Samba schools are popular associations focused on having fun through samba dance and music. This tradition takes place in a number of Brazilian states, but is currently most visible and popular in Rio de Janeiro and São Paulo, where different samba schools compete for titles such as best school of the year. Samba schools march in parades during Carnival, but they spend all year mobilizing their community, the necessary financial resources, and their artistic design.
In general, these parades are characterized by the grandeur and splendor of participants' costumes, sambas-enredos and floats. During the performance, each school is divided into sections, known as alas (wings). Each school brings an Opening Troupe (Comissão de Frente), a Grand Master of Ceremonies (Mestre-sala) and Flag-Bearer (Porta-bandeira) duo, which is responsible for carrying the group's flag and wearing a costume that can weigh up to 90 pounds, majestic floats with passistas (dancers), a sound-equipped car with the performers that sing the samba-enredo, and the Drum Group, a group of up to 300 percussionists, which, along with the Drum Queen, the Drum Master and his whistle, command the rhythm and energy of the group. Each school marches in the parade with an average of 5,000 members.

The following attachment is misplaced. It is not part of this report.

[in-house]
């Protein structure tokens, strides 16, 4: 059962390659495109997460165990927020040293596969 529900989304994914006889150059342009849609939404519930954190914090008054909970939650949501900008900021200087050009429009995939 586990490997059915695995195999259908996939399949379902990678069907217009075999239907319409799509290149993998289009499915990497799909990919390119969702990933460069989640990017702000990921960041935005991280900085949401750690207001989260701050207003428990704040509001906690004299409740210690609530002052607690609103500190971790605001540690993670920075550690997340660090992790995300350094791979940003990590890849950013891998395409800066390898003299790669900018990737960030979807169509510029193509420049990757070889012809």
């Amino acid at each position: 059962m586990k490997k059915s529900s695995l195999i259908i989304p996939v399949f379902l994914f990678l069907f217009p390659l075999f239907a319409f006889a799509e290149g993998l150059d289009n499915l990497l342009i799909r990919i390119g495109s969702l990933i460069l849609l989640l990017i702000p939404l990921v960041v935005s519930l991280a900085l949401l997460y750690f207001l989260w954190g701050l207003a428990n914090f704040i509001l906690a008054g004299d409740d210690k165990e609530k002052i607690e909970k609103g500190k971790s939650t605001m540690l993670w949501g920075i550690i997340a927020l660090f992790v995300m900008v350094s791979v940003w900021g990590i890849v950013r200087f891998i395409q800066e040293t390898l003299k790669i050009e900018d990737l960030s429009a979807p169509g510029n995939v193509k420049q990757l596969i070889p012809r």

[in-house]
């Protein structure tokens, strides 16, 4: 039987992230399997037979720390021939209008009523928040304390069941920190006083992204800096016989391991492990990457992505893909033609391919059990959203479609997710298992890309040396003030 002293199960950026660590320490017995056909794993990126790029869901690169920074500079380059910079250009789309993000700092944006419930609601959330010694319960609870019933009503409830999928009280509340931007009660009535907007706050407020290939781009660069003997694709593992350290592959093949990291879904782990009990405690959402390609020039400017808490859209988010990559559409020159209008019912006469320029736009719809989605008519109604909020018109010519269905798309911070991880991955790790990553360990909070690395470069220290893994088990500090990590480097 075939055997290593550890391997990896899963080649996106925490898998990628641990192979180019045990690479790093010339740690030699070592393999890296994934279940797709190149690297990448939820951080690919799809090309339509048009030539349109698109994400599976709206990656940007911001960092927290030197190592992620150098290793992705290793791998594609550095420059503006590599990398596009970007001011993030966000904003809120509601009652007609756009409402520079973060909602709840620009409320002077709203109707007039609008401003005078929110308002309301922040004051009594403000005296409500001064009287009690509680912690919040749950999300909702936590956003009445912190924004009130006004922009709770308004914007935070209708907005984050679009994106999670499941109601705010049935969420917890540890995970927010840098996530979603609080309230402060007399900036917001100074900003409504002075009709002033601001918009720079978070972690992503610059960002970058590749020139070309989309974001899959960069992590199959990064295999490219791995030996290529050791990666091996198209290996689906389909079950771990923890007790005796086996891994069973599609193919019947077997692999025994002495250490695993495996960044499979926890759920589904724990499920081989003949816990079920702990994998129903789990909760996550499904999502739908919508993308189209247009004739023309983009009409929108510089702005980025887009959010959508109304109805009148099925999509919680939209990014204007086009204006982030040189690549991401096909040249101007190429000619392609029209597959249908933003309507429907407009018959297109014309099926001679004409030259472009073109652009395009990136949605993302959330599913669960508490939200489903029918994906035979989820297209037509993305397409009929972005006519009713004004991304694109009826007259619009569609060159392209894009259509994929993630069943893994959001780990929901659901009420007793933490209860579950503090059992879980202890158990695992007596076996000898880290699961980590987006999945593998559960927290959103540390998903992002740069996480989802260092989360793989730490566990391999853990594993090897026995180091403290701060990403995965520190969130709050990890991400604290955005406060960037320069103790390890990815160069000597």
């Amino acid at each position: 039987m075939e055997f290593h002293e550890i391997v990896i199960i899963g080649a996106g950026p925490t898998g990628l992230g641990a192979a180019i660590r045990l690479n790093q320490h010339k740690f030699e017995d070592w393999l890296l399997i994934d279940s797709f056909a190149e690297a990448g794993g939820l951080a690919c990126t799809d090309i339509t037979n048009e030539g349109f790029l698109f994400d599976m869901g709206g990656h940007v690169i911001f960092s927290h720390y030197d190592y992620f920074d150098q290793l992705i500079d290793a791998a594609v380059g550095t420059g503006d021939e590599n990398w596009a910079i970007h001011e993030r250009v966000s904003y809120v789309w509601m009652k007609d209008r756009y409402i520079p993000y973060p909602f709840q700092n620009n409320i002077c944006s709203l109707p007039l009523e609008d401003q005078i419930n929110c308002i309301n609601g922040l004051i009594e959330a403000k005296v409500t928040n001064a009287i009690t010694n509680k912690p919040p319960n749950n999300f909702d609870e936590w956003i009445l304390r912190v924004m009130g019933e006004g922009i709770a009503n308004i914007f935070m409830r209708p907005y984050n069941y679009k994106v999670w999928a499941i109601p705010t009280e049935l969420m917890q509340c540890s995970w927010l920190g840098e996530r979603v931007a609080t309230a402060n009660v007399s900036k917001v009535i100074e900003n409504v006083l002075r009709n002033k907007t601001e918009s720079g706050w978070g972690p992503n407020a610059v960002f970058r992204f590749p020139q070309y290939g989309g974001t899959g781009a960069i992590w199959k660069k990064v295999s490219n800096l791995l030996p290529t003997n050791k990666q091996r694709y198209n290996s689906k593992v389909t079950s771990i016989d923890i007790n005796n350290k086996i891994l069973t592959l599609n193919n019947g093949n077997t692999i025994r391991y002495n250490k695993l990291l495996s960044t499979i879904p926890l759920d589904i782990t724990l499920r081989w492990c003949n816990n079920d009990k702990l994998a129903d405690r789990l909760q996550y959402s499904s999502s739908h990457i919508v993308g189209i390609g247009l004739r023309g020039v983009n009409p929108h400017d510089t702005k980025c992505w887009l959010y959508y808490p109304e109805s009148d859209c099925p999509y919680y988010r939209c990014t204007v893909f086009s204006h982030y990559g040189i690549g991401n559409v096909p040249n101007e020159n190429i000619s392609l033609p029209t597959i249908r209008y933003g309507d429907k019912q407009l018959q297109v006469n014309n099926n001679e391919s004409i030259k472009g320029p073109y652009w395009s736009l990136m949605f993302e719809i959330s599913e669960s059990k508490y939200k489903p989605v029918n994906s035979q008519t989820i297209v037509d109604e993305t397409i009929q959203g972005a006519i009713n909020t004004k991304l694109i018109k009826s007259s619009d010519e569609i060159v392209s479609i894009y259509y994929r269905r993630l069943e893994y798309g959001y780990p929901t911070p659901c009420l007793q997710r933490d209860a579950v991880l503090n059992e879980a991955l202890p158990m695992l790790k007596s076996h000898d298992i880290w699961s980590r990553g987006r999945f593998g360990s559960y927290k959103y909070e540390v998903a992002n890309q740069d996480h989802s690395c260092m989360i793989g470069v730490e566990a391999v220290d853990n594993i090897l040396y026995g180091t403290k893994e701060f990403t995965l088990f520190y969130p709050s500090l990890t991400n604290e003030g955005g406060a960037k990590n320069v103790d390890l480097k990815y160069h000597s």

Though it wasn't named as such during its time, the Deixa Falar school is considered the first ever samba school. It was founded in 1928 in Rio de Janeiro by sambistas from Estácio street, including Ismael Silva. At the time, Carnival in Rio de Janeiro was made up of Ranchos and Cordões, formed by participants from the lower classes, and by Grandes Sociedades Carnavalescas (Great Carnival Associations), groups with members of the Rio de Janeiro elite which organized Carnival processions and competed with each other.
The idea of Deixa Falar was to create a different kind of Carnival block, which would dance and progress to the sound of a samba, unlike the Ranchos, which had fun to the sound of marchas-ranchos, which had a more gradual pace and used woodwind and string instruments.
The term "Deixa Falar" arose because, close to the spot where the group rehearsed, there was a public school, and Ismael Silva perceived his group as a gathering of samba teachers: "Deixa falar, nós também somos mestres. Somos uma escola de samba! (Let them say what they will. We are teachers, as well. We are a samba school!", the sambista said.
Initially, samba schools were quite simple, with a few members and small floats. Over time, they began incorporating new elements at each march until they established their own identity. In the beginning, competition was not the most important factor, but rather joy and fun.
Although there are variations in the instrumental configuration, nowadays, most samba schools are made up of: surdos de primeira (first surdo), surdos de segunda (second surdo) and surdos de terceira (third surdo), the caixa de Guerra (snare drum), the repique, the tamborim, the chocalho (rattle), the agogô, the cuíca, the reco-reco, the pandeiro and pratos (cymbals).
There are currently several outstanding samba schools, such as: Portela, Estação Primeira de Mangueira, Beija-Flor de Nilópolis and Imperatriz Leopoldinense in Rio de Janeiro, and Vai-vai, Nenê de Vila Matilde and Camisa Verdade Branco in São Paulo, among innumerable others.